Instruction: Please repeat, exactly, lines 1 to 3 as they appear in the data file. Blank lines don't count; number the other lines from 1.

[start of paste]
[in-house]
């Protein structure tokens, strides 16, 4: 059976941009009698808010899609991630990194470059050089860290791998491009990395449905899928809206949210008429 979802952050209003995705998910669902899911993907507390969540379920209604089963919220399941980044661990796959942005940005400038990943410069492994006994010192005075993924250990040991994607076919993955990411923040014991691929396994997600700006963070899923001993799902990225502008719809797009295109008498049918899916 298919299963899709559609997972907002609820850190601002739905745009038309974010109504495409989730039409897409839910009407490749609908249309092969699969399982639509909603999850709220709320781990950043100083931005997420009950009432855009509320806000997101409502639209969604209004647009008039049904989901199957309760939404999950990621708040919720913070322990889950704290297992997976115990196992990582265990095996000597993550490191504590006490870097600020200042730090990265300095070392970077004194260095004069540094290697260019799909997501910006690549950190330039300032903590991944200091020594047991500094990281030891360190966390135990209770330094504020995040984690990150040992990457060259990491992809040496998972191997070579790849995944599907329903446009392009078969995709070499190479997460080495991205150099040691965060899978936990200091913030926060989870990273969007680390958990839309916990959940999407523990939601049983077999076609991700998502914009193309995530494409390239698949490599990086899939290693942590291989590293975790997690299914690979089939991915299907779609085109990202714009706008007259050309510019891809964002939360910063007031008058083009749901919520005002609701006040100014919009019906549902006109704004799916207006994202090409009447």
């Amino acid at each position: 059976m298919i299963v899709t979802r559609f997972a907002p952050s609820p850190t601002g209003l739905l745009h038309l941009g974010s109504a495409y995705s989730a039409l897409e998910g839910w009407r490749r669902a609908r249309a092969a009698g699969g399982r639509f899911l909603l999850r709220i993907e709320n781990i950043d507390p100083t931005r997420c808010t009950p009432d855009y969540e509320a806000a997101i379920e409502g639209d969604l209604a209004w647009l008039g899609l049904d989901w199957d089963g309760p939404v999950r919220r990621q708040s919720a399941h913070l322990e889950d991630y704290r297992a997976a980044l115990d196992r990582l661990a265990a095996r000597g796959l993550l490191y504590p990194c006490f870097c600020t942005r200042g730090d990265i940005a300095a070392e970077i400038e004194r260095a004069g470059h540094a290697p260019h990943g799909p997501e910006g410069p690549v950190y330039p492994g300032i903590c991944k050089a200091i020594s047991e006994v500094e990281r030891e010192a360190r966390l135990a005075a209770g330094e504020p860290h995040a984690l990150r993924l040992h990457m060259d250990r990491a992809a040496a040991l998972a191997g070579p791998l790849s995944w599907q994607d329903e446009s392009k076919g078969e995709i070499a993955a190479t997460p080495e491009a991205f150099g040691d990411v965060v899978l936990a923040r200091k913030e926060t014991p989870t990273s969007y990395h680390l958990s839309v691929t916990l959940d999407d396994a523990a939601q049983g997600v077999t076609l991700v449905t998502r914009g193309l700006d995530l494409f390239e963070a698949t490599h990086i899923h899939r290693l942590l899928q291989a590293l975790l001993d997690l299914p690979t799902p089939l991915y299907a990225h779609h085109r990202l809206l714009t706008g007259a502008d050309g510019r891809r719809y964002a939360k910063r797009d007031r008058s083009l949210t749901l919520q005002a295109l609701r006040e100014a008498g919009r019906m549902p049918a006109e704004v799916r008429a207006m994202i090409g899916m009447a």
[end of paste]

[in-house]
């Protein structure tokens, strides 16, 4: 059976941009009698808010899609991630990194470059050089860290791998491009990395449905899928809206949210008429 979802952050209003995705998910669902899911993907507390969540379920209604089963919220399941980044661990796959942005940005400038990943410069492994006994010192005075993924250990040991994607076919993955990411923040014991691929396994997600700006963070899923001993799902990225502008719809797009295109008498049918899916 298919299963899709559609997972907002609820850190601002739905745009038309974010109504495409989730039409897409839910009407490749609908249309092969699969399982639509909603999850709220709320781990950043100083931005997420009950009432855009509320806000997101409502639209969604209004647009008039049904989901199957309760939404999950990621708040919720913070322990889950704290297992997976115990196992990582265990095996000597993550490191504590006490870097600020200042730090990265300095070392970077004194260095004069540094290697260019799909997501910006690549950190330039300032903590991944200091020594047991500094990281030891360190966390135990209770330094504020995040984690990150040992990457060259990491992809040496998972191997070579790849995944599907329903446009392009078969995709070499190479997460080495991205150099040691965060899978936990200091913030926060989870990273969007680390958990839309916990959940999407523990939601049983077999076609991700998502914009193309995530494409390239698949490599990086899939290693942590291989590293975790997690299914690979089939991915299907779609085109990202714009706008007259050309510019891809964002939360910063007031008058083009749901919520005002609701006040100014919009019906549902006109704004799916207006994202090409009447």
């Amino acid at each position: 059976m298919i299963v899709t979802r559609f997972a907002p952050s609820p850190t601002g209003l739905l745009h038309l941009g974010s109504a495409y995705s989730a039409l897409e998910g839910w009407r490749r669902a609908r249309a092969a009698g699969g399982r639509f899911l909603l999850r709220i993907e709320n781990i950043d507390p100083t931005r997420c808010t009950p009432d855009y969540e509320a806000a997101i379920e409502g639209d969604l209604a209004w647009l008039g899609l049904d989901w199957d089963g309760p939404v999950r919220r990621q708040s919720a399941h913070l322990e889950d991630y704290r297992a997976a980044l115990d196992r990582l661990a265990a095996r000597g796959l993550l490191y504590p990194c006490f870097c600020t942005r200042g730090d990265i940005a300095a070392e970077i400038e004194r260095a004069g470059h540094a290697p260019h990943g799909p997501e910006g410069p690549v950190y330039p492994g300032i903590c991944k050089a200091i020594s047991e006994v500094e990281r030891e010192a360190r966390l135990a005075a209770g330094e504020p860290h995040a984690l990150r993924l040992h990457m060259d250990r990491a992809a040496a040991l998972a191997g070579p791998l790849s995944w599907q994607d329903e446009s392009k076919g078969e995709i070499a993955a190479t997460p080495e491009a991205f150099g040691d990411v965060v899978l936990a923040r200091k913030e926060t014991p989870t990273s969007y990395h680390l958990s839309v691929t916990l959940d999407d396994a523990a939601q049983g997600v077999t076609l991700v449905t998502r914009g193309l700006d995530l494409f390239e963070a698949t490599h990086i899923h899939r290693l942590l899928q291989a590293l975790l001993d997690l299914p690979t799902p089939l991915y299907a990225h779609h085109r990202l809206l714009t706008g007259a502008d050309g510019r891809r719809y964002a939360k910063r797009d007031r008058s083009l949210t749901l919520q005002a295109l609701r006040e100014a008498g919009r019906m549902p049918a006109e704004v799916r008429a207006m994202i090409g899916m009447a």